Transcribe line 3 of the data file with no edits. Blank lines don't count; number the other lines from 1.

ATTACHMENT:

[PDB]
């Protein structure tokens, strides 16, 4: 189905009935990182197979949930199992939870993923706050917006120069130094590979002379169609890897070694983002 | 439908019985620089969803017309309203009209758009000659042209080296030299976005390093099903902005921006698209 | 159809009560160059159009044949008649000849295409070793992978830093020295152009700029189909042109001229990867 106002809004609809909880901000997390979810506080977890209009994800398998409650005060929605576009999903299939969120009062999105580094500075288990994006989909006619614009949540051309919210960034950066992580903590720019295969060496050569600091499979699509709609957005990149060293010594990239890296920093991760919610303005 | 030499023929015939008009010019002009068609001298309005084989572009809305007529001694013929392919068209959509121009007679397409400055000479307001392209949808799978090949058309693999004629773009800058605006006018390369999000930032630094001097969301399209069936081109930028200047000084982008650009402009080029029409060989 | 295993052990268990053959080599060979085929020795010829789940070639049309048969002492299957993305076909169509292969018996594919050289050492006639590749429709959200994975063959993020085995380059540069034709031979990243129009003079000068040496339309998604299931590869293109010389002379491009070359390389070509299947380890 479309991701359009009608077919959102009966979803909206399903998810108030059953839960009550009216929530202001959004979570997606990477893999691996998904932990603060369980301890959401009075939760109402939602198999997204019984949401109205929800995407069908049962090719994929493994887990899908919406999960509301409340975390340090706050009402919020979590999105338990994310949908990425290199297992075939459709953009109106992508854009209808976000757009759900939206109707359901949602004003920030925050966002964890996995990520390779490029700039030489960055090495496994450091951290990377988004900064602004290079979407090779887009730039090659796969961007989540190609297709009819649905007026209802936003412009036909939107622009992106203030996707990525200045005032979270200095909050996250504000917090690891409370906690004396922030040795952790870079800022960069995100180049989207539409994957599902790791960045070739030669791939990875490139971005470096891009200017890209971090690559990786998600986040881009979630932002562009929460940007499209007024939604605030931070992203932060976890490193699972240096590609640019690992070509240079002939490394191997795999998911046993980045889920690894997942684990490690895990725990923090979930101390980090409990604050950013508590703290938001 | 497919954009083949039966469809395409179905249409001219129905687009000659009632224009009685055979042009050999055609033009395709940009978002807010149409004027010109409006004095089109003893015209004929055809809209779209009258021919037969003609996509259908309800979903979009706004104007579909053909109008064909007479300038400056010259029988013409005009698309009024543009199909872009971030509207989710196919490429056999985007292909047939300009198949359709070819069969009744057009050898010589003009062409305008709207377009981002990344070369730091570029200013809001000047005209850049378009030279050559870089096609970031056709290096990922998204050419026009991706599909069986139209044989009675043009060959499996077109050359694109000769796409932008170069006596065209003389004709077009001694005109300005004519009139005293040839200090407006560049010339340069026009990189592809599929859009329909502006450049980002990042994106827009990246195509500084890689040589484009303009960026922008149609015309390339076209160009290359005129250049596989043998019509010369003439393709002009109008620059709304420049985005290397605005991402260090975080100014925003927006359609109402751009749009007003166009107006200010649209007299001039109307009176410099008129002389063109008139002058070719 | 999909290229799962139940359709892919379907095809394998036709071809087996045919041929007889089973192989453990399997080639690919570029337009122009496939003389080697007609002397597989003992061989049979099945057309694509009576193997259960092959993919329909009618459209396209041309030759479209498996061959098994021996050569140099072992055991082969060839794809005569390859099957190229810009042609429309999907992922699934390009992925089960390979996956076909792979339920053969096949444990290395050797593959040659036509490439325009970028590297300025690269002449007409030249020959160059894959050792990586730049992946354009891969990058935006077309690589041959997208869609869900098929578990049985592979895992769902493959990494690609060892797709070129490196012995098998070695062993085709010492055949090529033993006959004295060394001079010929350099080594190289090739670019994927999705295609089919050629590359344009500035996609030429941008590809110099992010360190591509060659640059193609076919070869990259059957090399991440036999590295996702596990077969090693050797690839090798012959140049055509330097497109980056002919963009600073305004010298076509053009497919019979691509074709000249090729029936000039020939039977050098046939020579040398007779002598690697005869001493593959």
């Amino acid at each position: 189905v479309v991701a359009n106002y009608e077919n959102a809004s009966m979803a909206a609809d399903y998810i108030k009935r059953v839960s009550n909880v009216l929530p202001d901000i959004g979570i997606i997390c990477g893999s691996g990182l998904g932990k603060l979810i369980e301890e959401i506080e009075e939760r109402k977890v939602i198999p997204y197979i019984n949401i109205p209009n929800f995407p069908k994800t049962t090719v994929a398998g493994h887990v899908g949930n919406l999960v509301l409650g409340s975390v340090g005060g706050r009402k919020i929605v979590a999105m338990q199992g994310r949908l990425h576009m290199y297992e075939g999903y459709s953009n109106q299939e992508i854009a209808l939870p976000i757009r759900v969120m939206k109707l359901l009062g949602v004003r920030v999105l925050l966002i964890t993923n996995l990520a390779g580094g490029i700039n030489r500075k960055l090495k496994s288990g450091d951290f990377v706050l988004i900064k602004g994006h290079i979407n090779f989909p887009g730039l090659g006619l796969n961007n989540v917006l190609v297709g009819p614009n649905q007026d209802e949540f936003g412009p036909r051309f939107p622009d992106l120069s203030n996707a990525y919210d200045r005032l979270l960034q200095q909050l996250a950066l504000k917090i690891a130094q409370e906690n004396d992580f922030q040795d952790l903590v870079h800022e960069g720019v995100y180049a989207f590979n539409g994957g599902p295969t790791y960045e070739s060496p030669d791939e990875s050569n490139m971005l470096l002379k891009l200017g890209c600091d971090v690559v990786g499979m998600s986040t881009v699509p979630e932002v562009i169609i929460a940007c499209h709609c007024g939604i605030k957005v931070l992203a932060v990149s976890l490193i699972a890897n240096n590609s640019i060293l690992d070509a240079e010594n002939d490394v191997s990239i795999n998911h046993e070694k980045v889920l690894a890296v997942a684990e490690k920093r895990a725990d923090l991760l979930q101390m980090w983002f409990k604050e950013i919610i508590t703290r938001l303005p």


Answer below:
């Amino acid at each position: 189905v479309v991701a359009n106002y009608e077919n959102a809004s009966m979803a909206a609809d399903y998810i108030k009935r059953v839960s009550n909880v009216l929530p202001d901000i959004g979570i997606i997390c990477g893999s691996g990182l998904g932990k603060l979810i369980e301890e959401i506080e009075e939760r109402k977890v939602i198999p997204y197979i019984n949401i109205p209009n929800f995407p069908k994800t049962t090719v994929a398998g493994h887990v899908g949930n919406l999960v509301l409650g409340s975390v340090g005060g706050r009402k919020i929605v979590a999105m338990q199992g994310r949908l990425h576009m290199y297992e075939g999903y459709s953009n109106q299939e992508i854009a209808l939870p976000i757009r759900v969120m939206k109707l359901l009062g949602v004003r920030v999105l925050l966002i964890t993923n996995l990520a390779g580094g490029i700039n030489r500075k960055l090495k496994s288990g450091d951290f990377v706050l988004i900064k602004g994006h290079i979407n090779f989909p887009g730039l090659g006619l796969n961007n989540v917006l190609v297709g009819p614009n649905q007026d209802e949540f936003g412009p036909r051309f939107p622009d992106l120069s203030n996707a990525y919210d200045r005032l979270l960034q200095q909050l996250a950066l504000k917090i690891a130094q409370e906690n004396d992580f922030q040795d952790l903590v870079h800022e960069g720019v995100y180049a989207f590979n539409g994957g599902p295969t790791y960045e070739s060496p030669d791939e990875s050569n490139m971005l470096l002379k891009l200017g890209c600091d971090v690559v990786g499979m998600s986040t881009v699509p979630e932002v562009i169609i929460a940007c499209h709609c007024g939604i605030k957005v931070l992203a932060v990149s976890l490193i699972a890897n240096n590609s640019i060293l690992d070509a240079e010594n002939d490394v191997s990239i795999n998911h046993e070694k980045v889920l690894a890296v997942a684990e490690k920093r895990a725990d923090l991760l979930q101390m980090w983002f409990k604050e950013i919610i508590t703290r938001l303005p």